ISSN 2330-717X

UK: Sizewell C Could Use Recycled Uranium

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EDF Energy will ‘get on with’ work to construct two EPR units at Sizewell C in Suffolk, UK, as soon as it receives government permission, which could come within six months, said the project’s director of financing, Julia Pyke. She added that the company is working to fuel the reactors with recycled uranium.

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Pyke’s comments came during her presentation to the UK Nuclear Industry Association’s Nuclear2021 conference in London on 2 December. “Once we have the necessary consents we can ‘get on with it’. We hope to have our consents in the first half of next year,” she said. EDF Energy applied for the Development Consent Order in May 2020 after four rounds of public consultation that began in 2012.

The Sizewell C project will feature 70% UK supply chain content, supporting 70,000 jobs, including 1500 apprentices, said Pyke.

EDF Energy is also making a concerted effort to reduce the impact of Sizewell C on the environment, and to document this. A recent report commissioned by EDF Energy from Ricardo Energy & Environment and verified by engineering consultants WSP said Hinkley Point C would produce 5.5 g of carbon dioxide per kWh. “That is by some margin the lowest carbon way of making electricity at scale,” said Pyke.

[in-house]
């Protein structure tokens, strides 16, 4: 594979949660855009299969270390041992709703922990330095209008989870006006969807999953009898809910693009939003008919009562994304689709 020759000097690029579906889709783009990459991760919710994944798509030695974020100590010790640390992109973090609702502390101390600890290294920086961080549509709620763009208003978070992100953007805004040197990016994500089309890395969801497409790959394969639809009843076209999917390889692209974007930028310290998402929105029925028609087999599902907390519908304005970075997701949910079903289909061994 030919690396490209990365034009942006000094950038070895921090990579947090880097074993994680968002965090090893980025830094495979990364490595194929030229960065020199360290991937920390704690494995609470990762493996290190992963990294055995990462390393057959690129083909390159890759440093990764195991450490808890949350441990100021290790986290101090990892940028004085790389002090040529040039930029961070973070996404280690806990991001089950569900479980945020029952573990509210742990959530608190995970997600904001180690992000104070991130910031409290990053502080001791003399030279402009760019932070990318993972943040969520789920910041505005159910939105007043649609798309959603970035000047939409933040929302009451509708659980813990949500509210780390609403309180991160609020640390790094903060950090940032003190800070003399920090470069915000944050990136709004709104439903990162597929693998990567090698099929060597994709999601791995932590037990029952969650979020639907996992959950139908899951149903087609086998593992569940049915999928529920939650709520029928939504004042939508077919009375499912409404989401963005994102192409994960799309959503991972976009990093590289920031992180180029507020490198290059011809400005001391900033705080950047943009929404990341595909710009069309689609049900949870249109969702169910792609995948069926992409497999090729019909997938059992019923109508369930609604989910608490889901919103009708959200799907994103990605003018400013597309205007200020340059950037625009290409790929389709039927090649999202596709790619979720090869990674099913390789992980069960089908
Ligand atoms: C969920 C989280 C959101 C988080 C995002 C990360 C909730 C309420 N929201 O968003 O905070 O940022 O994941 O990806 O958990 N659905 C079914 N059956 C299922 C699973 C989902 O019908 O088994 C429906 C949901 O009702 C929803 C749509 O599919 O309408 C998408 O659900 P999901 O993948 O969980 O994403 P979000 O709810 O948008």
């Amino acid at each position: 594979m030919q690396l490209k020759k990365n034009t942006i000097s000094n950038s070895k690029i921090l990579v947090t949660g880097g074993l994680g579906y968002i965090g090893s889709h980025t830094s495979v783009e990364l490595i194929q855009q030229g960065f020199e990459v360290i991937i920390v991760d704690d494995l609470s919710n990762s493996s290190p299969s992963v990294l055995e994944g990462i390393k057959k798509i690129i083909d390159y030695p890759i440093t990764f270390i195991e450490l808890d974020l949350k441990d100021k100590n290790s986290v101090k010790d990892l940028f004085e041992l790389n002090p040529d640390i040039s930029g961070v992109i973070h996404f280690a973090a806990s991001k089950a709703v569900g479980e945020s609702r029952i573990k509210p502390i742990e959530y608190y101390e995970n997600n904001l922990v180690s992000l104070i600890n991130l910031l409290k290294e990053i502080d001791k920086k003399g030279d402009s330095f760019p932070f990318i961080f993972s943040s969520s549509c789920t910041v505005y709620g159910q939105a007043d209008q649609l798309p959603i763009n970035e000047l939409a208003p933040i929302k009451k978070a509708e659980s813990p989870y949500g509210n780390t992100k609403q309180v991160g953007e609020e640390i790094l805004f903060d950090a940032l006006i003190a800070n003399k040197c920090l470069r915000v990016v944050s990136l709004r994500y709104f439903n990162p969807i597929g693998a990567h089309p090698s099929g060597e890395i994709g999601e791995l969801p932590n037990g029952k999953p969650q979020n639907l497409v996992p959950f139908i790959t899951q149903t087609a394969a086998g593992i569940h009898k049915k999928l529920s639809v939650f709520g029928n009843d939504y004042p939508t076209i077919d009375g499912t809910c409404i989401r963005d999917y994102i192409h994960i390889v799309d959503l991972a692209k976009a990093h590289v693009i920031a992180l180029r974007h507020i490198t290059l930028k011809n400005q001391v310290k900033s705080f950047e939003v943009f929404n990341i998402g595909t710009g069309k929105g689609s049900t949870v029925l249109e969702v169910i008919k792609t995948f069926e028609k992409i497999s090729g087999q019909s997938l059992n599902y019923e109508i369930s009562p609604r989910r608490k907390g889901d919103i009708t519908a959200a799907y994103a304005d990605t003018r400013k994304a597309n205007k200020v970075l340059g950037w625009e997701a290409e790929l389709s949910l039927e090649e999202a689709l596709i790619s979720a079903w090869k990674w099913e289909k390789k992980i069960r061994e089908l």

“Nuclear has a small footprint,” she said, stressing that EDF Energy wants to be a “good steward of the land around the sites.” The overall Sizewell site – which includes two Magnox reactors at the shutdown Sizewell A, an operating pressurised water reactor at Sizewell B and potentially two EPRs at Sizewell C – is adjacent to the protected Minserve nature reserve. Pyke said that “planned efforts should lead to a 19% increase in biodiversity at Sizewell in comparison with not building Sizewell C.”

A further effort EDF Energy is making to reduce Sizewell C’s potential environmental impact, is “working on ways to eliminate the use of freshly mined uranium,” said Pyke. This would imply the use of uranium recovered from previously used nuclear fuel which has been reprocessed to separate the reusable uranium from high-level wastes for disposal.

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